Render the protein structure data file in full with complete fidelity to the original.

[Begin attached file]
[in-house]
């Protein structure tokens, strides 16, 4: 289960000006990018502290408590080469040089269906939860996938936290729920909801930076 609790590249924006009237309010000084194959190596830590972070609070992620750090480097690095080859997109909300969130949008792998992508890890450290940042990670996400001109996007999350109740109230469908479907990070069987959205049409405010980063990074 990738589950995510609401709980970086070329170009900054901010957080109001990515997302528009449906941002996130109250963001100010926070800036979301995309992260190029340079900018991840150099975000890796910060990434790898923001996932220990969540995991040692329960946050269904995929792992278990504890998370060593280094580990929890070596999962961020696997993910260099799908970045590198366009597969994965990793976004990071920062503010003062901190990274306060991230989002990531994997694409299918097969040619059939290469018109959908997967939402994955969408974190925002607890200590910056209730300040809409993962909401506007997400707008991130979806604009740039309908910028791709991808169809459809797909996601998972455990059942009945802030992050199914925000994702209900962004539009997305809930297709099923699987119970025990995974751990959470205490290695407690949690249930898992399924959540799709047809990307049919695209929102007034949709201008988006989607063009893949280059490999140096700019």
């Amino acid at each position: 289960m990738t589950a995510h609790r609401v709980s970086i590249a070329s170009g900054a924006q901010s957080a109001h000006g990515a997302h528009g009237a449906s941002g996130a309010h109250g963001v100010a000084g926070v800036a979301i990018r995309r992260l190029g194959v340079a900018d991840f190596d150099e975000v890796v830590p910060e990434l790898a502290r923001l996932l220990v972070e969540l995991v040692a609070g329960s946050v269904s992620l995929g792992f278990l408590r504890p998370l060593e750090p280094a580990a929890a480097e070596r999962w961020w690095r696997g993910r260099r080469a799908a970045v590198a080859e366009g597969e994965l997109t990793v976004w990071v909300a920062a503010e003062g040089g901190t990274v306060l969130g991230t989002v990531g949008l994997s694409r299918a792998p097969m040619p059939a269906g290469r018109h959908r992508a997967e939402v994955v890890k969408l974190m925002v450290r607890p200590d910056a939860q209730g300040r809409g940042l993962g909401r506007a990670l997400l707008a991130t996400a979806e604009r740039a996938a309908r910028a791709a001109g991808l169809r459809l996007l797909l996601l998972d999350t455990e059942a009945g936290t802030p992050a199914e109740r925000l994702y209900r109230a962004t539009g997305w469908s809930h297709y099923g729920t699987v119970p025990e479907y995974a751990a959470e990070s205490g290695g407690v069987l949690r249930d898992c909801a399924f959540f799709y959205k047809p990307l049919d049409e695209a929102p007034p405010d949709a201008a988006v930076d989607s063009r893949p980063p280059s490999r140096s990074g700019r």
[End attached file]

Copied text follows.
[in-house]
């Protein structure tokens, strides 16, 4: 289960000006990018502290408590080469040089269906939860996938936290729920909801930076 609790590249924006009237309010000084194959190596830590972070609070992620750090480097690095080859997109909300969130949008792998992508890890450290940042990670996400001109996007999350109740109230469908479907990070069987959205049409405010980063990074 990738589950995510609401709980970086070329170009900054901010957080109001990515997302528009449906941002996130109250963001100010926070800036979301995309992260190029340079900018991840150099975000890796910060990434790898923001996932220990969540995991040692329960946050269904995929792992278990504890998370060593280094580990929890070596999962961020696997993910260099799908970045590198366009597969994965990793976004990071920062503010003062901190990274306060991230989002990531994997694409299918097969040619059939290469018109959908997967939402994955969408974190925002607890200590910056209730300040809409993962909401506007997400707008991130979806604009740039309908910028791709991808169809459809797909996601998972455990059942009945802030992050199914925000994702209900962004539009997305809930297709099923699987119970025990995974751990959470205490290695407690949690249930898992399924959540799709047809990307049919695209929102007034949709201008988006989607063009893949280059490999140096700019």
């Amino acid at each position: 289960m990738t589950a995510h609790r609401v709980s970086i590249a070329s170009g900054a924006q901010s957080a109001h000006g990515a997302h528009g009237a449906s941002g996130a309010h109250g963001v100010a000084g926070v800036a979301i990018r995309r992260l190029g194959v340079a900018d991840f190596d150099e975000v890796v830590p910060e990434l790898a502290r923001l996932l220990v972070e969540l995991v040692a609070g329960s946050v269904s992620l995929g792992f278990l408590r504890p998370l060593e750090p280094a580990a929890a480097e070596r999962w961020w690095r696997g993910r260099r080469a799908a970045v590198a080859e366009g597969e994965l997109t990793v976004w990071v909300a920062a503010e003062g040089g901190t990274v306060l969130g991230t989002v990531g949008l994997s694409r299918a792998p097969m040619p059939a269906g290469r018109h959908r992508a997967e939402v994955v890890k969408l974190m925002v450290r607890p200590d910056a939860q209730g300040r809409g940042l993962g909401r506007a990670l997400l707008a991130t996400a979806e604009r740039a996938a309908r910028a791709a001109g991808l169809r459809l996007l797909l996601l998972d999350t455990e059942a009945g936290t802030p992050a199914e109740r925000l994702y209900r109230a962004t539009g997305w469908s809930h297709y099923g729920t699987v119970p025990e479907y995974a751990a959470e990070s205490g290695g407690v069987l949690r249930d898992c909801a399924f959540f799709y959205k047809p990307l049919d049409e695209a929102p007034p405010d949709a201008a988006v930076d989607s063009r893949p980063p280059s490999r140096s990074g700019r």